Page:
Prepared for the
Conference of Presidents of Major American Jewish Organizations

by the Jerusalem Center for Public Affairs
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DAILY ALERT

March 25, 2004

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info@prescon.org

In-Depth Issues:

Palestinian Propaganda Dominates San Francisco ''Peace'' Rally - Cinnamon Stillwell (Chronwatch)
    On March 20, members of the anti-war movement came out to mark the one-year anniversary of the war in Iraq with a ''global day of action.''
    In San Francisco, the rally was endorsed by various Arab and Muslim groups such as Al-Awda (the Palestine Right to Return Coalition), the Council on American-Islamic Relations (CAIR), and the Muslim Students Association - ties to terrorism being the common denominator among them.
    The issue of Iraq seemed almost peripheral to the main thrust of the event, which was virulently anti-Israel. Even some of the peaceniks were a bit perplexed by the dominance of Palestinian groups.
    In San Francisco, members of the Russian-Jewish community, joined by others sympathetic to their politics, turned out for a ''March for Israel.''
    Around 200 waved American and Israeli flags and held signs that said, ''Stop Glorifying Murder,'' ''Suicide Bombings are Crimes Against Humanity,'' and ''We Mourn Madrid 3/11, New York 9/11, Jerusalem Daily.''
    At one point, a large group of Muslim youth wearing keffiyehs, hajibs, and waving Palestinian flags and Arabic banners, confronted the pro-Israel crowd.
    A woman in a headscarf hurled insults at them only to be answered by sarcastic cries of ''Can you vote?'' and ''Liberate oppressed Arab women!''


IDF Low-Intensity War Conference - Arieh O'Sullivan (Jerusalem Post)
    More than 150 top officers and security personnel from some 30 countries are attending the IDF's first-of-its-kind conference on low-intensity conflict this week.
    "I don't think that we can totally eliminate terror, but our position is that we are capable of subjugating terror so that the other side understands that terror is no longer the main tool with which they will be able to reach their strategic goals," said Maj.-Gen. Yiftah Rontal, commander of the Ground Forces Command which is organizing the conference.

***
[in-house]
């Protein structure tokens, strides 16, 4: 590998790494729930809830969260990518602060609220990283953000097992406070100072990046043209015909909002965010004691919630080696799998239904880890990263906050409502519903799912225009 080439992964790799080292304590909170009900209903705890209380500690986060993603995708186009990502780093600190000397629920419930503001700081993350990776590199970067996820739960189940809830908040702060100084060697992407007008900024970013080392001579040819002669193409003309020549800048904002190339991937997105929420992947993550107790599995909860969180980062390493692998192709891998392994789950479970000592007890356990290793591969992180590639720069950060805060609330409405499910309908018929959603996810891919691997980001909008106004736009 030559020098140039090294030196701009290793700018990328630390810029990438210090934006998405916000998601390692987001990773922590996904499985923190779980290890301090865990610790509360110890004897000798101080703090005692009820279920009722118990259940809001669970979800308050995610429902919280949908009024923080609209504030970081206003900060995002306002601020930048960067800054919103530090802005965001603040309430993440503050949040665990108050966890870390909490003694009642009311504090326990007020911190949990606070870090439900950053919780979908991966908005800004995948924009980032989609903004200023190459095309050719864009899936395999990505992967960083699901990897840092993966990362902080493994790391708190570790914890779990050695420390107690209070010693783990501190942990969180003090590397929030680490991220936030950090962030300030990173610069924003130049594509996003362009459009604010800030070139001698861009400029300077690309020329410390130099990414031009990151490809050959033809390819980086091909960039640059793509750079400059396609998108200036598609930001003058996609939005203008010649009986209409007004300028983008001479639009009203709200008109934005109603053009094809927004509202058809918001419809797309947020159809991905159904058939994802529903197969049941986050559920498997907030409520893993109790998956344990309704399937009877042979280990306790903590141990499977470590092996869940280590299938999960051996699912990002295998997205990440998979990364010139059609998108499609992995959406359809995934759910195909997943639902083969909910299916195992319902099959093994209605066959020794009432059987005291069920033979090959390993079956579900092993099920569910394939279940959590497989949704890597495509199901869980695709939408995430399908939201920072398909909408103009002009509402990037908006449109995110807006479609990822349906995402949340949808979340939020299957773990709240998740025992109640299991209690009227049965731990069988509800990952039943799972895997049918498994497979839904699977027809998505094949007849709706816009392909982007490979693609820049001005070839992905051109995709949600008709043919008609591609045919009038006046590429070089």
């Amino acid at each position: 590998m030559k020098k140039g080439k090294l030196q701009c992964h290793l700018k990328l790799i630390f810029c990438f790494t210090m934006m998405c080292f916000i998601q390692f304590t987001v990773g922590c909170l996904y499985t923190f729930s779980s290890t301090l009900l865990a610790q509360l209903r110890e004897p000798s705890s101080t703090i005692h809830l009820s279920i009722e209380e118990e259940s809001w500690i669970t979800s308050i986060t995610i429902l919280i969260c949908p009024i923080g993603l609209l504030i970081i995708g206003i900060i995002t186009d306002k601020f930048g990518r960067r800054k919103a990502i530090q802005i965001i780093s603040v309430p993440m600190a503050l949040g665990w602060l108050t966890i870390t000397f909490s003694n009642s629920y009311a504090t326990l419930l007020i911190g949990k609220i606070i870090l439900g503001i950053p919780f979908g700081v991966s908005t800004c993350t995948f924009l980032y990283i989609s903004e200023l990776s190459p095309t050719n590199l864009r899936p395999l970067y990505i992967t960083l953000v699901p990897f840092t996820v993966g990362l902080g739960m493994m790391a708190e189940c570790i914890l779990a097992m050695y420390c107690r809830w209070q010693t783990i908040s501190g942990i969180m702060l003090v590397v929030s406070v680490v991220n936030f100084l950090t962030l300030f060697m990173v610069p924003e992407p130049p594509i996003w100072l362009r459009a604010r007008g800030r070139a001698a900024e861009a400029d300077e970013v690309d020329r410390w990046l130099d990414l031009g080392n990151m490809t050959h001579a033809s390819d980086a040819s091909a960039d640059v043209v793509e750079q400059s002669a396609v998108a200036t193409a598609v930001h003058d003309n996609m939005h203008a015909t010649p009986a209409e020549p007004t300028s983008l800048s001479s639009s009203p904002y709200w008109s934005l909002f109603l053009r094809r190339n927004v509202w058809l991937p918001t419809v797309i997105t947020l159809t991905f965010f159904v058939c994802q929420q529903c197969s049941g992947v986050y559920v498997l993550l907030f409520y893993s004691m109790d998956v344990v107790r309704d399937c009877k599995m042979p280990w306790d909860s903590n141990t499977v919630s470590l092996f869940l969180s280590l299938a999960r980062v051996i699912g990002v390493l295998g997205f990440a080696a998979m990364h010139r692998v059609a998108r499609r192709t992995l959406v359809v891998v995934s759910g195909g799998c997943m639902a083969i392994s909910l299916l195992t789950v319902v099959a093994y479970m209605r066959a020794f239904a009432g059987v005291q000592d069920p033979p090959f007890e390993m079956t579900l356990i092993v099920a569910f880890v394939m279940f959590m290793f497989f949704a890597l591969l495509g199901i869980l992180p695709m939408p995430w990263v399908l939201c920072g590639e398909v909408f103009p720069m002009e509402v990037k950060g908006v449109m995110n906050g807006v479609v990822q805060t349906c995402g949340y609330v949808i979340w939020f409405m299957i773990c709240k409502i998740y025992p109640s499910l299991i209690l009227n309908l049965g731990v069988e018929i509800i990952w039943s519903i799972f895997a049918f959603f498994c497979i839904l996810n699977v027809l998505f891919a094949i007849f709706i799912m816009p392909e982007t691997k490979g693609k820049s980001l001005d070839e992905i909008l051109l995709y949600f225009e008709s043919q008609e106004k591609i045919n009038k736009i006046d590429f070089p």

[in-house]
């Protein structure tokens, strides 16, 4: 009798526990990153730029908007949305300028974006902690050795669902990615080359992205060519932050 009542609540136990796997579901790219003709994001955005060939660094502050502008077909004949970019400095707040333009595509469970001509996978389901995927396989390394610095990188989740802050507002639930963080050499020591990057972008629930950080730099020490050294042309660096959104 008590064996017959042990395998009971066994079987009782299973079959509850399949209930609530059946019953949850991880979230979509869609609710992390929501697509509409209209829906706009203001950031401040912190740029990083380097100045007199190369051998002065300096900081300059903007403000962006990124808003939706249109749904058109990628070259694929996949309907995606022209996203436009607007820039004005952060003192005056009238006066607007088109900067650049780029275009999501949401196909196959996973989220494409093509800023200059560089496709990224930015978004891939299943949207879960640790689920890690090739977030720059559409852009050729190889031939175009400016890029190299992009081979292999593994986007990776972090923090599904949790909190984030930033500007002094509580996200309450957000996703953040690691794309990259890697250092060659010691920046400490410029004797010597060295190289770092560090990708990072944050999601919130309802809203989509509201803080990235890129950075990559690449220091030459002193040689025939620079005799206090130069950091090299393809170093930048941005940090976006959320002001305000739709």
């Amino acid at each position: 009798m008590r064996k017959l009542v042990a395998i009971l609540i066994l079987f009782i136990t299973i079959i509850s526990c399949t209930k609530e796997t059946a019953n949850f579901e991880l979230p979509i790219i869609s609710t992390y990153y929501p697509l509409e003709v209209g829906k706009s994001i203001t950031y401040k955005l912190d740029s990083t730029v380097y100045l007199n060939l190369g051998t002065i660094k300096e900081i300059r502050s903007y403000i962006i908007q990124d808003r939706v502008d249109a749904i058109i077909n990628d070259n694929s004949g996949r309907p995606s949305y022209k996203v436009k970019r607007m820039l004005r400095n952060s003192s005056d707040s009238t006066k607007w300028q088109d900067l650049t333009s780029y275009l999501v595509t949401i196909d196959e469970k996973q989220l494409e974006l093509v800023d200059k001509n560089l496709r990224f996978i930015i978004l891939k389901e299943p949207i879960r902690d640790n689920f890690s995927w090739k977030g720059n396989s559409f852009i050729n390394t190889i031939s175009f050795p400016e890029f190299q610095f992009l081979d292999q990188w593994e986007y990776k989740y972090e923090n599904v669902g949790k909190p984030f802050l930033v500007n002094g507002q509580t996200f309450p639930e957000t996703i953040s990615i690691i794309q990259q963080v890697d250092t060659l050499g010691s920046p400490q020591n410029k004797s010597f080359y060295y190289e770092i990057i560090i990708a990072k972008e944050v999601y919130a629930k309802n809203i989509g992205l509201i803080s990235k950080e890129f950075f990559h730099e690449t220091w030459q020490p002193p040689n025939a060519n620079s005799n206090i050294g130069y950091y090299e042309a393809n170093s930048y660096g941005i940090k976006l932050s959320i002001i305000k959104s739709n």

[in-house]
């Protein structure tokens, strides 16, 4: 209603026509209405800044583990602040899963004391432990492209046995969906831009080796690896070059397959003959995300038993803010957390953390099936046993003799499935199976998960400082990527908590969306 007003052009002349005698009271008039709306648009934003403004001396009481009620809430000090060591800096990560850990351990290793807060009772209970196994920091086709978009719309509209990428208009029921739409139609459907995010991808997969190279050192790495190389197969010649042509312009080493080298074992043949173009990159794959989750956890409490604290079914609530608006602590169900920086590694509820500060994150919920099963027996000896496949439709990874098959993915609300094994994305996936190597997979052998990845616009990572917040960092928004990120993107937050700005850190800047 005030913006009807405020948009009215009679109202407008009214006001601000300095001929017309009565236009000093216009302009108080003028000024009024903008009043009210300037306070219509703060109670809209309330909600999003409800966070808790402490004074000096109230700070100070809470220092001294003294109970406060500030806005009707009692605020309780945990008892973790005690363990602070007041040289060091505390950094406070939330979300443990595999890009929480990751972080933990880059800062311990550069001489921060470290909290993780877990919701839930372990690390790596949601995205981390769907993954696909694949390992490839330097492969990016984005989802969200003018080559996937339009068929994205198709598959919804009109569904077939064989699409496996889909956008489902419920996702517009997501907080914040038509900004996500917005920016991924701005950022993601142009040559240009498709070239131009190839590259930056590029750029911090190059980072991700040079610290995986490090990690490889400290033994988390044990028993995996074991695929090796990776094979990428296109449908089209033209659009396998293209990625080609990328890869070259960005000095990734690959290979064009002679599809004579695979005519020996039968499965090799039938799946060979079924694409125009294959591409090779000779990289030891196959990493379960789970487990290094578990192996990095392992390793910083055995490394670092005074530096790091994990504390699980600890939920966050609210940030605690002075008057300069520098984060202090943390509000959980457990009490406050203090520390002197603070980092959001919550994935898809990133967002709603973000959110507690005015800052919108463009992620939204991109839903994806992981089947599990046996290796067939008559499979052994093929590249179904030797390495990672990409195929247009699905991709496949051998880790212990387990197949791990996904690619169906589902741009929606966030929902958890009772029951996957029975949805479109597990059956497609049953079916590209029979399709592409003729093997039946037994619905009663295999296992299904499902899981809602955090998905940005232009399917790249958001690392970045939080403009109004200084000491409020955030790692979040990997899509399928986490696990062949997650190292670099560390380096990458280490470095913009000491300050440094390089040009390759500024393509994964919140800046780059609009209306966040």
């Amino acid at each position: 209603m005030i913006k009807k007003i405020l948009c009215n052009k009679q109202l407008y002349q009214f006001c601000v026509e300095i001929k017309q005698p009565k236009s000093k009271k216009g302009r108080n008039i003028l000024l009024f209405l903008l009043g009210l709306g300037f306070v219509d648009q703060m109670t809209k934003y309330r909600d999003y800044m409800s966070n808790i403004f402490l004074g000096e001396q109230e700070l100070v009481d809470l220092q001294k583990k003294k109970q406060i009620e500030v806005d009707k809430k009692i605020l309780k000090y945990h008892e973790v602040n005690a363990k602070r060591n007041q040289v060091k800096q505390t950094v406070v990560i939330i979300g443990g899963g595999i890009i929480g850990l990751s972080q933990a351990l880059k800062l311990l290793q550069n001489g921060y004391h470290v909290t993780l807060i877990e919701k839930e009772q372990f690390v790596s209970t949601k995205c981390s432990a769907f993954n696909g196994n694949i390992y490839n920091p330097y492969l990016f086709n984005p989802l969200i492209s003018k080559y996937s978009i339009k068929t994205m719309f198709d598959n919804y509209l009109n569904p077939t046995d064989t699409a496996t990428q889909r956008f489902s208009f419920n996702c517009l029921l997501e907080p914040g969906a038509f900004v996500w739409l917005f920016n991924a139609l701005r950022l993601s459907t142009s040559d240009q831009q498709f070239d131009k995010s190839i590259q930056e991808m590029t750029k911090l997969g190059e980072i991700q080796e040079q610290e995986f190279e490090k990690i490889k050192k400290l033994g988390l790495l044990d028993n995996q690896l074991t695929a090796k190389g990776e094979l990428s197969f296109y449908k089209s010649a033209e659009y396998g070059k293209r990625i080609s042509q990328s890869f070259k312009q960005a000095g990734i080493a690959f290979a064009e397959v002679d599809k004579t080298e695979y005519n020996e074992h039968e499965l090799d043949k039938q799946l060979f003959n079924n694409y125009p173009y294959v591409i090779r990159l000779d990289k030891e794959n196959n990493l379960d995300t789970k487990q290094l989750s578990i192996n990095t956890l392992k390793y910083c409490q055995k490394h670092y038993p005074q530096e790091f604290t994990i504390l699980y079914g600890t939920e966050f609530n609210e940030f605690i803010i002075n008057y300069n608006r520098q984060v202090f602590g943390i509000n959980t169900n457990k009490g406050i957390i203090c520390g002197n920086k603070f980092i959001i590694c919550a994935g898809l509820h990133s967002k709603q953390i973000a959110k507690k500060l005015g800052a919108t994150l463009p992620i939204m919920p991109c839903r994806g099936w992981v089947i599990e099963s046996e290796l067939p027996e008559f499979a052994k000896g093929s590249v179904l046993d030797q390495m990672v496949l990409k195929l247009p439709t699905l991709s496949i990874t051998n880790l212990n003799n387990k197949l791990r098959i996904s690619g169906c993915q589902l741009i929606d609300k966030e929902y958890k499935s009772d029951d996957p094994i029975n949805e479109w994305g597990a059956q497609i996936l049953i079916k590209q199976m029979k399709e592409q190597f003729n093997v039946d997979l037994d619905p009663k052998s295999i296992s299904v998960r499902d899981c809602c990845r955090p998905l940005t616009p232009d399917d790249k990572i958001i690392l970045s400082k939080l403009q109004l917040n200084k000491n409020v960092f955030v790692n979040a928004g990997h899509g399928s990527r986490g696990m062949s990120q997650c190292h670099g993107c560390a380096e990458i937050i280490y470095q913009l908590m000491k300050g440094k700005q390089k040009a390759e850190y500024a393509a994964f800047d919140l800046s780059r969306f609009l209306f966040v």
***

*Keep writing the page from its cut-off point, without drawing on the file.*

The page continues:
See also Israel's Security Doctrine and the Trap of "Limited Conflict" - Col. (Res.) Yehuda Wegman (Jerusalem Center for Public Affairs)


Foreign Investment in Israel Surges 118% in 2003 - Zeev Klein (Globes)
    Direct foreign investments in Israel surged 118% to $3.7 billion in 2003, compared with $1.7 billion in 2002, according to a survey by the Bank of Israel Foreign Currency Division.


Useful Reference:

25 Years Since the Signing of the Israel-Egypt Peace Treaty (Prime Minister's Office)
    Remarks of Prime Minister Sharon at a special Knesset session Wednesday.


Key Links

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News Resources - North America, Europe, and Asia:

  • Israelis Disarm Palestinian Boy With Bomb
    With a bomb hidden under his sweater, a Palestinian boy in his teens, Hussam Abdo, approached Israeli soldiers on Wednesday at the same West Bank checkpoint, near Nablus, where last week another boy was captured with a bomb in his bag. Cameramen filmed the boy's capture (see video). "This is another example of the Palestinians' cynical use of innocent children, turning their kids into human time bombs," said David Baker, an official in the prime minister's office. (New York Times)
        See also Amnesty: Children Must Not be Used by Armed Groups
    The 14-year-old boy was wearing an explosive belt, which would suggest that he was knowingly carrying it. Amnesty International has repeatedly condemned suicide bombings and other attacks against civilians by Palestinian armed groups as crimes against humanity. Using children to carry out or assist in armed attacks of any kind is an abomination. We call on the Palestinian leadership to publicly denounce these practices. (Amnesty International)
  • UN Rights Panel Condemns Israel